1) Write a play with nothing but unpleasant characters. This is an age of anti-heroes, after all. Make sure there is no one onstage that an audience could possibly like or want to spend time with. If they wanted to be comfortable or happy, they should have stayed home.
2) Choose a topic that you think is marketable but you don't really care much about. After all, a playwright should be able to crank out something mildly entertaining without a strong point of view. Something like an episode of your favorite sitcom should go over well, don't you think?
3) Write a play that requires a realistic set change every three or four minutes. Or that has at least two or three insurmountable props, like a driveable car that goes on and off stage. Or lots of cool special effects. If Miss Saigon can have a helicopter that hovers and lands onstage, why can't you?
4) Don't include a cast list at the front with the names and number of characters; after all, you wouldn't want the theatre to be intimidated by the cast size right away. Let them discover the vast army of characters by reading the play. Make sure there are plenty of characters that have only one or two lines. After all, actors need work.
5) Don't number the pages, either. Let the theatre guess how long it'll take by hefting it. Anyway, 160 pages isn't all that long, is it? Especially when the play is in 5 acts and 23 scenes.
6) Leave the pages loose, or stuck together with a paper clip that easily falls off. (This is especially effective when you're been diligent about rule 5 above.)
7) While you're at it, invent your own play format; the one from Samuel French or Dramatists Sourcebook is sure to be too confining. Be creative with your spelling and grammar, too. All of this will show an irrepressible original mind at work.
8) Open your play with several pages of stage directions, in long impenetrable blocks. Describe the sets and furnishings with such numbing detail that the set designer will know exactly where to buy the priceless antiques you need for scrupulous authenticity.
9) Make sure that the first 10 or 15 pages is nothing but exposition or trivia by minor characters. Most audiences don't settle in or stop rustling their programs until 15 minutes into the play. Don't give them anything meaty until their bottoms have conformed to their chairs.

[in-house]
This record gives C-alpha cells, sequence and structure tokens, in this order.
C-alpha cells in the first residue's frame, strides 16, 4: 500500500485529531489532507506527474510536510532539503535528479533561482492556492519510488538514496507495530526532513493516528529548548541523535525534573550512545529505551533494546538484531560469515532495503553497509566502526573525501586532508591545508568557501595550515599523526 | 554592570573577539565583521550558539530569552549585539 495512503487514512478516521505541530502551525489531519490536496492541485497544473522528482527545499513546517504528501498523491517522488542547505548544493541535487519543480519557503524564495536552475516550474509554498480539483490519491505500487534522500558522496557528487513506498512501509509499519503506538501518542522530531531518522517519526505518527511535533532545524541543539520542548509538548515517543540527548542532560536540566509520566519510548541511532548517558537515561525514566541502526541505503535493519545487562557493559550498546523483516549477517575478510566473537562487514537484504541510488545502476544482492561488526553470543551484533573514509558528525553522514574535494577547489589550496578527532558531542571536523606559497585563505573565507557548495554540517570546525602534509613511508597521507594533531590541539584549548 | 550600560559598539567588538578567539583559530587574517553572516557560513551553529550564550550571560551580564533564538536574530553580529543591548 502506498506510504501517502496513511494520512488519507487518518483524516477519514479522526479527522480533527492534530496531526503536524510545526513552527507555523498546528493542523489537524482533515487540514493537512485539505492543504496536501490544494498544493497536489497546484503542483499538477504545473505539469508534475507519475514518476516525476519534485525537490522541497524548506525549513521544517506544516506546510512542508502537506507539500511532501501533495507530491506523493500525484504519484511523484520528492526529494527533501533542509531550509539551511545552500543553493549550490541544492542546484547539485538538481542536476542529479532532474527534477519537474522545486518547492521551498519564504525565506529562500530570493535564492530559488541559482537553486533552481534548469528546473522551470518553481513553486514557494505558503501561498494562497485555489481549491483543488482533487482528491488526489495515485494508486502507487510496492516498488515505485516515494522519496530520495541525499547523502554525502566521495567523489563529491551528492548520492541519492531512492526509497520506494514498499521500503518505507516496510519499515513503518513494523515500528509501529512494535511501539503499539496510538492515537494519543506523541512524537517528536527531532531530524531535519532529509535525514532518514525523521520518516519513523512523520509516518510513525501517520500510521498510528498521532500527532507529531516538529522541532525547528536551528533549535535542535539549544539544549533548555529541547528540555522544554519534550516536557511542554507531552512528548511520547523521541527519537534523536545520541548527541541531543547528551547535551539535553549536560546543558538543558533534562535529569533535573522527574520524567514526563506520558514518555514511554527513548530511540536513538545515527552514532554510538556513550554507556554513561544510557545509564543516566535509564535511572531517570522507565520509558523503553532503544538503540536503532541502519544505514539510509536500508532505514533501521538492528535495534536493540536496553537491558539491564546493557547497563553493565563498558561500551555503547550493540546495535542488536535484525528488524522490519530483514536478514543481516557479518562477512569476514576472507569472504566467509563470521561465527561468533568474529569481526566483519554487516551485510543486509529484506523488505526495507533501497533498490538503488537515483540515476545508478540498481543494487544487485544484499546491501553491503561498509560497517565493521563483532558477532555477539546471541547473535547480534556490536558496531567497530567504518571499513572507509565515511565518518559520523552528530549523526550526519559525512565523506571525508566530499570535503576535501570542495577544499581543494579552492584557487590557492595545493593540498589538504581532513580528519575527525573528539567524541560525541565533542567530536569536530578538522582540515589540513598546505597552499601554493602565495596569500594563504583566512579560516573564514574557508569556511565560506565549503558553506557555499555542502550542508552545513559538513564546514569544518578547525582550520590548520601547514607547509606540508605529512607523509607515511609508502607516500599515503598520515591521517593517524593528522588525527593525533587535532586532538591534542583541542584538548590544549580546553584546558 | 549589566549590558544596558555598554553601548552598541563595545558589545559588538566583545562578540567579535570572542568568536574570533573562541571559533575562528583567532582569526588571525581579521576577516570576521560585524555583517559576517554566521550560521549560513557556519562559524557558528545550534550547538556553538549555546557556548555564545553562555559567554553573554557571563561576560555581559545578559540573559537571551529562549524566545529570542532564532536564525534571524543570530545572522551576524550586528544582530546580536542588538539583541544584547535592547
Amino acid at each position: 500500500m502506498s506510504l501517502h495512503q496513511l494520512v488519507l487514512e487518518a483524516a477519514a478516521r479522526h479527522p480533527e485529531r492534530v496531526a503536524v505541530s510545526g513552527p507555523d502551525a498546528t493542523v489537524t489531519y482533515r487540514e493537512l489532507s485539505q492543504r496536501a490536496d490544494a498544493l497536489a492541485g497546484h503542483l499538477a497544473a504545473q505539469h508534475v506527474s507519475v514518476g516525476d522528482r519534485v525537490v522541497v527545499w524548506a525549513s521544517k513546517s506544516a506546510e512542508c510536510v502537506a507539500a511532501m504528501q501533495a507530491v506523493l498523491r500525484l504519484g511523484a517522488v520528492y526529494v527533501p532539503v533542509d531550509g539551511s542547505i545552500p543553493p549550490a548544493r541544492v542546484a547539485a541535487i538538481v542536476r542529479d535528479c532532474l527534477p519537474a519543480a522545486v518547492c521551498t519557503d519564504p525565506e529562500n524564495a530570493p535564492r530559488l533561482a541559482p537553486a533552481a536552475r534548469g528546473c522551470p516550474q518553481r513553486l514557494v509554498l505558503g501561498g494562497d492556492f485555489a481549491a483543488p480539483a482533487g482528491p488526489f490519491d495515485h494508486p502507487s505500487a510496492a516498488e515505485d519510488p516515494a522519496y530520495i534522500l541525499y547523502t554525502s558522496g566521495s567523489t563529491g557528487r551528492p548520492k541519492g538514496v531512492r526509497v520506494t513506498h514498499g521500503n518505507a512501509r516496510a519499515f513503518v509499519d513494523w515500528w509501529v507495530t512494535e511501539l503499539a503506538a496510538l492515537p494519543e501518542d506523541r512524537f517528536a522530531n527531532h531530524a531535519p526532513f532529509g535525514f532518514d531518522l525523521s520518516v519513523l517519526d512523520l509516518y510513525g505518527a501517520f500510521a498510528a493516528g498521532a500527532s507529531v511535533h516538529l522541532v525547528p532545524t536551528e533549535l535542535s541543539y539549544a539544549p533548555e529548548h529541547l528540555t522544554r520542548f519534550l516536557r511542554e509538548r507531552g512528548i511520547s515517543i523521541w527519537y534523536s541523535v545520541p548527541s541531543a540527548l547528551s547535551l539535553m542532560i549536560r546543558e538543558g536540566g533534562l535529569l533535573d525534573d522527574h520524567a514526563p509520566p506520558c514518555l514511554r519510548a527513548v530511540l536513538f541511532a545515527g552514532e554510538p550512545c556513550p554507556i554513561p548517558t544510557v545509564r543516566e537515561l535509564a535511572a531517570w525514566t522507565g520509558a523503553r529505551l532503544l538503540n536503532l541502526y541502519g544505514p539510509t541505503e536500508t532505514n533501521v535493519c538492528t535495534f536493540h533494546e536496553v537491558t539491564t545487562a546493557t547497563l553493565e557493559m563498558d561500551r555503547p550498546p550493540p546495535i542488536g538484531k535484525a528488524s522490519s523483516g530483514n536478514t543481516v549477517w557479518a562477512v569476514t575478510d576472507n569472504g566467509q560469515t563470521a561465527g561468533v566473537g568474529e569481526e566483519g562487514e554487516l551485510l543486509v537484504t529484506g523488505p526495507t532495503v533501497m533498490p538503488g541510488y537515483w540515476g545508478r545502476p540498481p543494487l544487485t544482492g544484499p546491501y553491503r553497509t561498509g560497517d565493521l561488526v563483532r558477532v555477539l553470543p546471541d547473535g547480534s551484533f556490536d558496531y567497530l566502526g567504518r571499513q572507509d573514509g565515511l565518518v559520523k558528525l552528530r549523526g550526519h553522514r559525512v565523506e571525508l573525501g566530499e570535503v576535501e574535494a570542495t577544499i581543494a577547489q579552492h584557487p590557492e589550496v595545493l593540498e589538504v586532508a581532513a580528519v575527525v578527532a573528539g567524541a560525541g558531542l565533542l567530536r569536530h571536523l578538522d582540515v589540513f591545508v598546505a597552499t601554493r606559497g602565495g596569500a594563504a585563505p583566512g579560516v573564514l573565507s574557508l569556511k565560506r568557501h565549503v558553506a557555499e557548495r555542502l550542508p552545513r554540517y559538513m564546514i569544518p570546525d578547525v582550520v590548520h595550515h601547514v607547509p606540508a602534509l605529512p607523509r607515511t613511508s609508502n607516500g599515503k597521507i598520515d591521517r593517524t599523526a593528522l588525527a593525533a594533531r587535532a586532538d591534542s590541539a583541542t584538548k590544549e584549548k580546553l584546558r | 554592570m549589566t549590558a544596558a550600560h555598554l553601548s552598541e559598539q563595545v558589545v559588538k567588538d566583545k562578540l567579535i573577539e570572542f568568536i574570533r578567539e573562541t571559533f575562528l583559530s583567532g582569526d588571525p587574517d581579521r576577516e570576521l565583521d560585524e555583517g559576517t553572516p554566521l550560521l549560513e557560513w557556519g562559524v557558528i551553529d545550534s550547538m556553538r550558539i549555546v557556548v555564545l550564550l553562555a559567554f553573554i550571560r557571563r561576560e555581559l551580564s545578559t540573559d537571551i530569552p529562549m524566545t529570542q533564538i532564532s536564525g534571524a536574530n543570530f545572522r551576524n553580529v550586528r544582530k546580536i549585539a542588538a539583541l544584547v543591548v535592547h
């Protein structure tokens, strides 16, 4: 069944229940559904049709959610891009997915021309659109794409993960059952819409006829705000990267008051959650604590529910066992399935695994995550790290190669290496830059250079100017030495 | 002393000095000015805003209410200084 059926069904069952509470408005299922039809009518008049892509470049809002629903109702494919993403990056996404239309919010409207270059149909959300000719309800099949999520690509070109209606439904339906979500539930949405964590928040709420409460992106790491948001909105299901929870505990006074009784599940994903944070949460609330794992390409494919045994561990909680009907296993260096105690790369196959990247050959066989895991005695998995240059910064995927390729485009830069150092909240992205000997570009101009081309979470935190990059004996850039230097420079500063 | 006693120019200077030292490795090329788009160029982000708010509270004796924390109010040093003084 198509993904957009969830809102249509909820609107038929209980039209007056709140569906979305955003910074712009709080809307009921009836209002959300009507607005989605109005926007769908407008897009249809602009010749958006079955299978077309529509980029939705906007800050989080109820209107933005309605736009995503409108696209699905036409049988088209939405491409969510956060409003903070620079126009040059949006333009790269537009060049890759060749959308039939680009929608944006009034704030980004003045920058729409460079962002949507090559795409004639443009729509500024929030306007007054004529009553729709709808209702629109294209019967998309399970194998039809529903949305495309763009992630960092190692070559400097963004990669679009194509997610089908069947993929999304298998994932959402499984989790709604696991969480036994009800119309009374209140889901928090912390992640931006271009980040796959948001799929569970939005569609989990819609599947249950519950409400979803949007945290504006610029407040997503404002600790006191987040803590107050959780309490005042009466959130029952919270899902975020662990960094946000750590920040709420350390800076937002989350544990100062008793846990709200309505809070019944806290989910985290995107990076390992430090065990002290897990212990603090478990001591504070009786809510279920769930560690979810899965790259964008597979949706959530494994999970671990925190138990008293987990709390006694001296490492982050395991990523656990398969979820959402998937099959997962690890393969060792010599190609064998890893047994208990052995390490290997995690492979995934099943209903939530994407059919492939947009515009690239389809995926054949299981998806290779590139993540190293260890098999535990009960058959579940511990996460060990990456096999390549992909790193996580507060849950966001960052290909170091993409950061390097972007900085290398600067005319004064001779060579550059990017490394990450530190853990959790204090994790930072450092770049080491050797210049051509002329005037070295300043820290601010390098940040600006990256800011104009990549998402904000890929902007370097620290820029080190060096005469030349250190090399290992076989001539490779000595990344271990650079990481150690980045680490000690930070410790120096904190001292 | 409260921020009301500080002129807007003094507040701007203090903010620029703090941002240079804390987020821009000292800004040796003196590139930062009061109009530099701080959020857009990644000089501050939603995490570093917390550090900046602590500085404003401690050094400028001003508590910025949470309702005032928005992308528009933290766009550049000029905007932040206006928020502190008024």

10) Put in lots of stage directions for every speech, indicating exactly how you think an actor should say the line. Example:
JANE: (coyly) No.
JOHN: (very angry, but holding it in) Why not?
JANE: (flirting more hesitantly now) Because.
JOHN: (swept away with passion) All right, then.
11) Be sure to include at least one 3-page monologue, per character, in every scene. And do keep all the characters onstage whether they have anything to do or say in the scene or not; after all, the actors need to practice concentrating on listening intently for a half hour without dialogue or stage business.
12) Make the dialogue as generic as possible. You might, for instance, write an absurdist play where all the characters are named MAN and WOMAN 1, 2, 3, etc., and they all spout general philosophical abstractions until it's hard to tell their characters and dialogue apart. That way it will be intellectually deep and universal and everyone will be able to identify with it.
13) Alternatively, base your play on your own life, particularly your frustrations, and how no one understands and appreciates you. Don't change anything; people need to experience unvarnished reality.
14) Print your script on a dot-matrix printer in which you haven't changed the ribbon in years. Use a "creative" font, like all italics or cursive. Then photocopy it on the lightest possible setting, to conserve toner. Even better, write your script in longhand. Anything to make it to stand out from all the others.
15) Send your script to every theatre you ever heard of. Don't bother finding out what kinds of plays they usually do; they're bound to love your masterpiece, no matter what. After all, everyone, from a radical experimental company to a Shakespeare festival to a community theatre that only does musicals, NEEDS to experience your gripping 53-character historical play about Civil War amputees.
16) Diligently follow up by calling the theatre every week or so until you're sure your script has been received and read. That way the staff will be sure to remember your name.
17) Leave your address and phone number off your script, and don't include a SASE (self-addressed stamped envelope, manuscript-sized) for return of your script either. That way, you'll never have to face rejection -- because the theatre won't be able to find you.